Like the questions above, the reflections described below also came in no particular order – as it would be in any avalanche of boulders.

Reflection I: My operational experience places my heart with the users, the end user perspectives, obviously including the warfighters. In my mind, it is an excellent position to be in, supporting an otherwise rather technological environment, introducing new disruptive and modern technologies to the Defence Sector. My experience, including a comprehensive knowledge of the Armed Forces and my extant network would evidently be of value. Further, the operational insight would certainly be valuable in assessing solution proposals up against operational doctrines and principles.

Reflection II: In the wake of more than 40 years of service I evidently felt kind of seasoned, and yes, over time my mane had turned colors from darkish into what I would like to refer to as “arctic silver” with some pepper. High tempo and dedicated work for the Armed Forces, including numerous relocations and years of commuting, certainly influences you as a person and defines your work ethics. The so-called post retirement wind-down became a natural process which in fact started years ago, both consciously and unconsciously. However, retiring at the age of 60 is way too early. I believe the big brunt of retired veterans possess extra capacity and willingness to continue supporting a good cause.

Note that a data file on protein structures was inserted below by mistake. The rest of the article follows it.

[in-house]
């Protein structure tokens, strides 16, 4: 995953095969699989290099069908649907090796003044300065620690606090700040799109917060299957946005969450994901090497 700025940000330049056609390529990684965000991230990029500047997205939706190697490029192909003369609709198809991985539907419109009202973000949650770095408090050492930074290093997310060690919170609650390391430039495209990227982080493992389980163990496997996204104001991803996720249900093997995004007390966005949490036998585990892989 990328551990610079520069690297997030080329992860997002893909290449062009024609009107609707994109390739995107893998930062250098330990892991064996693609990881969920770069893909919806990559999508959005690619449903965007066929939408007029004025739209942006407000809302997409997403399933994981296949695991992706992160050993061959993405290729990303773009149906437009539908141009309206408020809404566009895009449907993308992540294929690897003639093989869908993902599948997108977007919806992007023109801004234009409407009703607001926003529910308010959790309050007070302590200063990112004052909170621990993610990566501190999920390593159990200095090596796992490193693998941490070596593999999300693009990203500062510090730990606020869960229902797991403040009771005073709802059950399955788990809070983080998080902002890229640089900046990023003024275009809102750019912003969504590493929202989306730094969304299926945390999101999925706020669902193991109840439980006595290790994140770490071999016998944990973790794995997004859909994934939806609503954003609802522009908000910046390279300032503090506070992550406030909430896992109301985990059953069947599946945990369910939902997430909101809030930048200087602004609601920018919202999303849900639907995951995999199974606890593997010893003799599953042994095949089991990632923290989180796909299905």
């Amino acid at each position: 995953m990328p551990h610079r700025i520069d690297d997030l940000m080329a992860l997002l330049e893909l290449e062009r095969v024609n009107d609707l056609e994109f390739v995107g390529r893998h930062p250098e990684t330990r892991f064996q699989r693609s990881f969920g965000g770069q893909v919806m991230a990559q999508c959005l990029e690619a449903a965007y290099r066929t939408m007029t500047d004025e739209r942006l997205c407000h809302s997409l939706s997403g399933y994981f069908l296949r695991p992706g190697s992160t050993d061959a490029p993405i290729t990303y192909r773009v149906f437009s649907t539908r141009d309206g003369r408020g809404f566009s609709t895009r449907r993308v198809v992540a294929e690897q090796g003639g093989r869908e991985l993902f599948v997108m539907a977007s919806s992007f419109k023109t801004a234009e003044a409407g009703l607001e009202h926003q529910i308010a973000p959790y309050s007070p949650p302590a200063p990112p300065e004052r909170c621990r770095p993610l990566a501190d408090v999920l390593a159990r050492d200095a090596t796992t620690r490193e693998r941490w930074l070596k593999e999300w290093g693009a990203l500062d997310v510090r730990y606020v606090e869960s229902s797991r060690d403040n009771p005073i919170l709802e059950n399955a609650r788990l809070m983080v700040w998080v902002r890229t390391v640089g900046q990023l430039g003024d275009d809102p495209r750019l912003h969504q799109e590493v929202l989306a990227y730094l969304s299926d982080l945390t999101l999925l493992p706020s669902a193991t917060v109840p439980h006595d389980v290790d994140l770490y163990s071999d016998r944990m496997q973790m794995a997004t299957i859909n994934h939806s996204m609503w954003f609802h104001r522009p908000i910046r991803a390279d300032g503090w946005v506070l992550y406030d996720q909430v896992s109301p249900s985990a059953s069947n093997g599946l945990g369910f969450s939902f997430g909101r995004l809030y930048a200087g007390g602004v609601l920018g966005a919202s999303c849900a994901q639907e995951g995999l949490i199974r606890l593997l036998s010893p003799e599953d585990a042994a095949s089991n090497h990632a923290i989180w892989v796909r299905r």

Reflection III: Looking back at my service with my fellow countrymen and my service side-by-side with allied military and civilian personnel in education, training, exercises and operations – always striving to improve and harness our collective goal; enhanced combat capability – the unity of effort, professionalism and teamwork come through as characteristic to the value stream continuously increasing the ultimate operational effectCould this job-offer allow me to continue supporting this goal from a position outside of the Armed Forces? In fact, being an employee, teaming up with the Defence & Public Security team would ensure a sensible prolongation of my “service” by utilizing my experience in supporting the best deliverables to the Armed Forces.